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National Journal of Maxillofacial Surgery
 
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ORIGINAL ARTICLE
Year : 2021  |  Volume : 12  |  Issue : 2  |  Page : 219-226

Impact of COVID-19 on oral and maxillofacial surgery practice in India: A national survey


1 Department of Oral and Maxillofacial Surgery, Apex Trauma Centre, Sanjay Gandhi Postgraduate Institute of Medical Sciences, Lucknow, India
2 Swastik Pain Center, Surat, Gujarat, India
3 Department of Oral and Maxillofacial Surgery, Dr. Ziauddin Ahmed Dental College, Aligarh Muslim University, Aligarh, Uttar Pradesh, India
4 Department of Biostatistics and Health Informatics, Sanjay Gandhi Postgraduate Institute of Medical Sciences, Lucknow, India

Correspondence Address:
Dr. Saurabh Kumar Rawat
Department of Oral and Maxillofacial Surgery, Apex Trauma Centre, Sanjay Gandhi Postgraduate Institute of Medical Sciences, Lucknow - 226 029, Uttar Pradesh
India
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Source of Support: None, Conflict of Interest: None


DOI: 10.4103/njms.NJMS_263_20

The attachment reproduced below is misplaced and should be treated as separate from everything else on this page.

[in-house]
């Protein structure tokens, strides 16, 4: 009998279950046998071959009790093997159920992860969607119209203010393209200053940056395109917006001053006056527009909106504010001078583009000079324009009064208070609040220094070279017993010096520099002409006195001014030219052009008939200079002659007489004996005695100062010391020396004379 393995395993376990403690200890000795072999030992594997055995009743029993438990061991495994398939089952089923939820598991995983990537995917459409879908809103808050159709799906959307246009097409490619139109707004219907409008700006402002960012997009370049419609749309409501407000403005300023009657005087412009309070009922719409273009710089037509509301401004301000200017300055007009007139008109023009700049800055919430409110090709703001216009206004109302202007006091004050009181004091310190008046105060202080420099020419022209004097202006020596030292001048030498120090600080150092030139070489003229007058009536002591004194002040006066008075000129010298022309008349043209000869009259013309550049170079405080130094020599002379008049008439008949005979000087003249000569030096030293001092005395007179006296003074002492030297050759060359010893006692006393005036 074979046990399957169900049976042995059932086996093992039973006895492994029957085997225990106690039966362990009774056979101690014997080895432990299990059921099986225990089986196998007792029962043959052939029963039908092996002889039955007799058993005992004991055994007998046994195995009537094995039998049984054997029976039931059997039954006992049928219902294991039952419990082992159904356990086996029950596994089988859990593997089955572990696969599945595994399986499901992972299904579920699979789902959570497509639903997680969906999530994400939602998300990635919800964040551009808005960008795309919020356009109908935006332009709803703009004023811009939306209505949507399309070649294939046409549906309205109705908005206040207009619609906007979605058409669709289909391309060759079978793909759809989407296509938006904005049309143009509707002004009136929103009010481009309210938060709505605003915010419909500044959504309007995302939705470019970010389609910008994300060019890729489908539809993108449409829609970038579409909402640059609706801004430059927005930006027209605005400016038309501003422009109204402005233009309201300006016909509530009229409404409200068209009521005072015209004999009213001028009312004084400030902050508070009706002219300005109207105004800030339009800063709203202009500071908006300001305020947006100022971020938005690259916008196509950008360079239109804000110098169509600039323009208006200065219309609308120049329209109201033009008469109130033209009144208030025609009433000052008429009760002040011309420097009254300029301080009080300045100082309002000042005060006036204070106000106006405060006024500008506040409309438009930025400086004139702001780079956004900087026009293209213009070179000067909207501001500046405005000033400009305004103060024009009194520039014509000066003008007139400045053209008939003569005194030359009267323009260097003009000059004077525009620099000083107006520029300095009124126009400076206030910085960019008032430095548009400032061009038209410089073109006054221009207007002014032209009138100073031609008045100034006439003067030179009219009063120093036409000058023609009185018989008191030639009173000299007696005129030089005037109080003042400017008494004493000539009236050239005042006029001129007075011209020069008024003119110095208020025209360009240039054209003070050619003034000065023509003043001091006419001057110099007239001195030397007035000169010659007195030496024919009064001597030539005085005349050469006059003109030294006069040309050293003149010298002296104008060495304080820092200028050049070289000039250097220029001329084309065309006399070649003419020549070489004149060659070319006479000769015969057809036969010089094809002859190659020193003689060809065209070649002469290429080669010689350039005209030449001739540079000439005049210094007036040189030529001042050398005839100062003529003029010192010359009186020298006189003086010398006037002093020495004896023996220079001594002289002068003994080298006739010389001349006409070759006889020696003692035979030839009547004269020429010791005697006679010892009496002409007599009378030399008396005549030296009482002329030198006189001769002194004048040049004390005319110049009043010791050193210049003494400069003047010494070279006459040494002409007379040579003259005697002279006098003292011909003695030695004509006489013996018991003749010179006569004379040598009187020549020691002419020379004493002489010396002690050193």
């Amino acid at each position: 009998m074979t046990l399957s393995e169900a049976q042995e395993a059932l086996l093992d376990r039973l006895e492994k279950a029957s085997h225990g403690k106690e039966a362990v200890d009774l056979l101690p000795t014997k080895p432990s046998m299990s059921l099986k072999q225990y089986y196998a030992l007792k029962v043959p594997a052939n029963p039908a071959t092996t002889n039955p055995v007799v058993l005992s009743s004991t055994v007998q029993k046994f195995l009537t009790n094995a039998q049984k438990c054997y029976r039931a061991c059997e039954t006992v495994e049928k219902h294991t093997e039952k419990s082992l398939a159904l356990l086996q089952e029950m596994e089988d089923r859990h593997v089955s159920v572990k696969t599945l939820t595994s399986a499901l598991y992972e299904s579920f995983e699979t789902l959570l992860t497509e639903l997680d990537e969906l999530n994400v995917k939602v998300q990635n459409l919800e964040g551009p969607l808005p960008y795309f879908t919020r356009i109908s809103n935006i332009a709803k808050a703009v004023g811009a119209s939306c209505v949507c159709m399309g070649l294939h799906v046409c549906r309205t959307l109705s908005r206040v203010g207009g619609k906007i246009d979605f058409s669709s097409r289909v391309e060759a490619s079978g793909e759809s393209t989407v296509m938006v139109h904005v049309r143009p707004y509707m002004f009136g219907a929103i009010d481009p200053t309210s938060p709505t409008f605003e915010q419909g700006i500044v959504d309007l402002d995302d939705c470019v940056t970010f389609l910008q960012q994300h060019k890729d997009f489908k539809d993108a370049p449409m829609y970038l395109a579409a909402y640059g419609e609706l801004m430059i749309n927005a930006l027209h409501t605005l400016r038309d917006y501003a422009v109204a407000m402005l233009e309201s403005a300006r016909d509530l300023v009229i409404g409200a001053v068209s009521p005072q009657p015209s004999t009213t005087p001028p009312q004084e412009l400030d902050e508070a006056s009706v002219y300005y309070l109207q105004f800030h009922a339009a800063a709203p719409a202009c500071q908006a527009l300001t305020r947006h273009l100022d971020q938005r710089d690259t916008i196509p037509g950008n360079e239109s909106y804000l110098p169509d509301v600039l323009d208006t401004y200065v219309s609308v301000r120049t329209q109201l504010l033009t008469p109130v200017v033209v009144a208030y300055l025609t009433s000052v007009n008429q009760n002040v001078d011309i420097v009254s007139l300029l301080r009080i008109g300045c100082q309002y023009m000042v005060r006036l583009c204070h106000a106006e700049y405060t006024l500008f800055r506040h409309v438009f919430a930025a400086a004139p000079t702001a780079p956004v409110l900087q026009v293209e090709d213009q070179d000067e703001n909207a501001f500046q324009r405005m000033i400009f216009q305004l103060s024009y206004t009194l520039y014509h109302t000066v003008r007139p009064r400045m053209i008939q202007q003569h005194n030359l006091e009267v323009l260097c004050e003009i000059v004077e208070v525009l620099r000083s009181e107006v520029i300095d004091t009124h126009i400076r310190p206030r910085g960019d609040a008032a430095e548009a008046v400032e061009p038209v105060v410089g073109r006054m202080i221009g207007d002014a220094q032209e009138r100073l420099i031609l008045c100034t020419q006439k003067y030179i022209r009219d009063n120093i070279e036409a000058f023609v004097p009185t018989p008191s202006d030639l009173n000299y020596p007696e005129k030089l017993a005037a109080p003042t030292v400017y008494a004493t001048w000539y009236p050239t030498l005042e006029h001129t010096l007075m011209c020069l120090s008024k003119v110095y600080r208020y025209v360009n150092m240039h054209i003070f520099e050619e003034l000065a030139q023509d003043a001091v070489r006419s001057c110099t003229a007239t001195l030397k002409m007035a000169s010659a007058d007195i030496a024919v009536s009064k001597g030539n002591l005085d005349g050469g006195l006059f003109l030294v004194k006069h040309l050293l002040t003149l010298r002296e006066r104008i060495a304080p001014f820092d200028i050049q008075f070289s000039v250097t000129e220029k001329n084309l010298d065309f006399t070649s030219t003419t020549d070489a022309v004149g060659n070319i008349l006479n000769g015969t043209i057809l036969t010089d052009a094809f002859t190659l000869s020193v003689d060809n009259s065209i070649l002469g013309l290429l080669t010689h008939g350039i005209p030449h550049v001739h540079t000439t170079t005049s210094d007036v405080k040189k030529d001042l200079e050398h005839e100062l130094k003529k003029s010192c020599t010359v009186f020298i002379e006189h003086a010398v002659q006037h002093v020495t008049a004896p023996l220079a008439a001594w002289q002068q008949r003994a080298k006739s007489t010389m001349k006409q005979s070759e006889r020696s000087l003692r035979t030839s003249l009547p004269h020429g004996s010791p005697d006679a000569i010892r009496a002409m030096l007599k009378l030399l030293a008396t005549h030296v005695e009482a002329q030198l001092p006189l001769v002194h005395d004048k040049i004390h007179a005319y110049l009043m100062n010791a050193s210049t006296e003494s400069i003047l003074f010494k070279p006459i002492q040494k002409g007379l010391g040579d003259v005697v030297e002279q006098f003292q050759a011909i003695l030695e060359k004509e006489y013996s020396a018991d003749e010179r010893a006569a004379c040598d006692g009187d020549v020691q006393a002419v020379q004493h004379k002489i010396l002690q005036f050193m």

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Study Design: The Coronavirus disease-19 (COVID-19) pandemic has disrupted oral and maxillofacial (OMF) surgeons' practice globally. We implemented a cross-sectional, questionnaire-based survey among the OMF surgeons of India. Objective: The objectives of the study were (1) gathering data among the maxillofacial surgeons in terms of their occupational exposure and access to adequate personal protective equipment (PPE) and (2) to estimate how the COVID-19 pandemic has affected the practice of OMF surgeons in India. Materials and Methods: Complete responses of 178 OMF surgeons were included in the study. Descriptive and analytic statistics were computed. The level of statistical significance was set at P < 0.05. Binary logistic regression models were created to assess the predictors of the impact of the COVID-19. Results: Out of the 178 respondents of the study, most (37.1%) were following their hospital's guidelines. Most had access to adequate PPE (89.9%), whereas 93.8% had COVID-19 testing available. One hundred and thirty-three (74.7%) surgeons were involved in teleconsultation. Ninety-two (51.7%) and 166 (93.3%) were involved in elective surgery and emergency surgeries, respectively. Median outpatient department cases and number of surgeries done per week reduced by 73.9% and 66.7% (P < 0.001), respectively. Most surgeons (86%) experienced that cost of treatment had increased during the COVID. Over 75% were afraid to get infected with COVID, whereas 44.9% were anxious to lose the income. More than 56% of the OMF surgeons reported a fall in income and 94% reported decreased productivity in academic research. Most surgeons (93.8%) believed that COVID had a positive impact on human behavior in terms of hand hygiene. Conclusion: The impact of COVID-19 among OMF surgeons has adversely affected clinical practice, personal lives, and academic productivity and has catalyzed an exponential increase of telemedicine. Future surveys should capture the long-term impact of COVID-19.


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